I have had many clients go through the devastating process of a foreclosure. In some cases, people give up, and decide to walk away from their home and let it be sold at an auction. This is a strategic foreclosure decision that many people think will get rid of all of their debt on the home, and most of the time, they are mistaken. Walking away from your home during foreclosure does not mean you are walking away from the responsibility of the loan.
Every situation is different, but most of the time the reason people make the decision to go through a strategic foreclosure is the same. The assumption is "If I can't pay my mortgage, isn't it worth it to just give up my house and walk away?" This seems reasonable, but there is a little problem called the deficiency balance that will most likely keep your plan from easily erasing your debt.
If you decide you want to let your home go into foreclosure, I'm sure you know it will then be sold at an auction. The lender that forecloses on your home is going to sell it to the highest bidder at the auction. The problem you will most likely have is that your home sold for much less than what you owe. The difference between what you owe and what your home sells for is called the deficiency balance.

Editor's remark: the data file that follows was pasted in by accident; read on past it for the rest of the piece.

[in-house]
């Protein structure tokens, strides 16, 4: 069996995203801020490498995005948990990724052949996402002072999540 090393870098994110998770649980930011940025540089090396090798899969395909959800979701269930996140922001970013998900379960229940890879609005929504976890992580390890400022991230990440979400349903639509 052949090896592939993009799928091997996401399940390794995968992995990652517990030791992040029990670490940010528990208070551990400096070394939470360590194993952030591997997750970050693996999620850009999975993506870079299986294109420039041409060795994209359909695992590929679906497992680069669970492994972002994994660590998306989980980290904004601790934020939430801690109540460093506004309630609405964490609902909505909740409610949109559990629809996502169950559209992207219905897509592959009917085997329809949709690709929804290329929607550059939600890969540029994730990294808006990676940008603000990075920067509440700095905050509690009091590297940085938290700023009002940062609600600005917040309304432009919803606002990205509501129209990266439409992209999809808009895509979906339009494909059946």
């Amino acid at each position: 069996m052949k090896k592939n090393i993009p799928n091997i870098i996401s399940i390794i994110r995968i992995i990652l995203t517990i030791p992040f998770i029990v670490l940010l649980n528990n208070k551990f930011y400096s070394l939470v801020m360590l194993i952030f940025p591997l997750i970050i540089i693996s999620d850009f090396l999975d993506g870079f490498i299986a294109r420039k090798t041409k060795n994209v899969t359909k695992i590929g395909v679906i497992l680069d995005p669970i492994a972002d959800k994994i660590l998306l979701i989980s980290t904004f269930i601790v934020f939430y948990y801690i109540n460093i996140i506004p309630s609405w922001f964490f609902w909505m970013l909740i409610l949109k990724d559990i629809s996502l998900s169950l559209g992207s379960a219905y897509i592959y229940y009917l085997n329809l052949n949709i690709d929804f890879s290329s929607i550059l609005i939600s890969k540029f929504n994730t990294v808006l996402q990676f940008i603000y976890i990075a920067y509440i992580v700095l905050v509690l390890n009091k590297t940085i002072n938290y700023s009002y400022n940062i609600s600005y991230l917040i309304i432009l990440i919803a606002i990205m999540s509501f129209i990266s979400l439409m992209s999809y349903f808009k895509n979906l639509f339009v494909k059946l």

When there is a deficiency balance on your home, the mortgage lender has the right to come after you for that money. As a Missouri bankruptcy lawyer, I have seen that they will take drastic actions on you to get their money back, such as garnishing your wages, freezing your bank accounts, or taking other property that is important to you.
Walking away isn't as easy as you thought, is it? If you are about to be foreclosed on and thinking about walking away from your home, you should do some research before you make a mistake that puts you into more trouble even after your foreclosure. If you are experiencing the pressure of losing everything, before you make a drastic decision, sign any forms or talk to any lawyers, you need to read my FREE book "Get Out of Debt: Secrets Your Creditors Don't Want You to Know." You may find that you don't even need a Missouri bankruptcy lawyer if you act quickly. Not many Missouri bankruptcy lawyers will give you that advice.
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